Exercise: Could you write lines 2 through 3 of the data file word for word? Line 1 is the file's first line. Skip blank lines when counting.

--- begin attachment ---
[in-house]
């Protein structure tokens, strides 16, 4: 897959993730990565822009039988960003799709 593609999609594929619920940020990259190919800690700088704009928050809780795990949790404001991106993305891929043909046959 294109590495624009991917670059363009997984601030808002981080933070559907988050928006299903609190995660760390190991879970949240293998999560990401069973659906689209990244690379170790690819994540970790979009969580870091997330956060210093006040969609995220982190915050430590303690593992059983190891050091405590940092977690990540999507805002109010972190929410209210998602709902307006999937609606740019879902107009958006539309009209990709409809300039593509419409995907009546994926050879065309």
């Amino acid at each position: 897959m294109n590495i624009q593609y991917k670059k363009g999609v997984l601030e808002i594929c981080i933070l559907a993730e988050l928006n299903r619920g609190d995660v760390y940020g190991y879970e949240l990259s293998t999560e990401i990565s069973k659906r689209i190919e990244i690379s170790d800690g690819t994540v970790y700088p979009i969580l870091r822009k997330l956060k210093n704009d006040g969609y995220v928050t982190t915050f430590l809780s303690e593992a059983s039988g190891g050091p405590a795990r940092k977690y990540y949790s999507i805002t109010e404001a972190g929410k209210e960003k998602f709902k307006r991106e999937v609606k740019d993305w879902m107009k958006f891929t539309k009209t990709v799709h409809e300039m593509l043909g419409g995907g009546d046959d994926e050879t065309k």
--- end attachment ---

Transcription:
């Protein structure tokens, strides 16, 4: 897959993730990565822009039988960003799709 593609999609594929619920940020990259190919800690700088704009928050809780795990949790404001991106993305891929043909046959 294109590495624009991917670059363009997984601030808002981080933070559907988050928006299903609190995660760390190991879970949240293998999560990401069973659906689209990244690379170790690819994540970790979009969580870091997330956060210093006040969609995220982190915050430590303690593992059983190891050091405590940092977690990540999507805002109010972190929410209210998602709902307006999937609606740019879902107009958006539309009209990709409809300039593509419409995907009546994926050879065309």
């Amino acid at each position: 897959m294109n590495i624009q593609y991917k670059k363009g999609v997984l601030e808002i594929c981080i933070l559907a993730e988050l928006n299903r619920g609190d995660v760390y940020g190991y879970e949240l990259s293998t999560e990401i990565s069973k659906r689209i190919e990244i690379s170790d800690g690819t994540v970790y700088p979009i969580l870091r822009k997330l956060k210093n704009d006040g969609y995220v928050t982190t915050f430590l809780s303690e593992a059983s039988g190891g050091p405590a795990r940092k977690y990540y949790s999507i805002t109010e404001a972190g929410k209210e960003k998602f709902k307006r991106e999937v609606k740019d993305w879902m107009k958006f891929t539309k009209t990709v799709h409809e300039m593509l043909g419409g995907g009546d046959d994926e050879t065309k």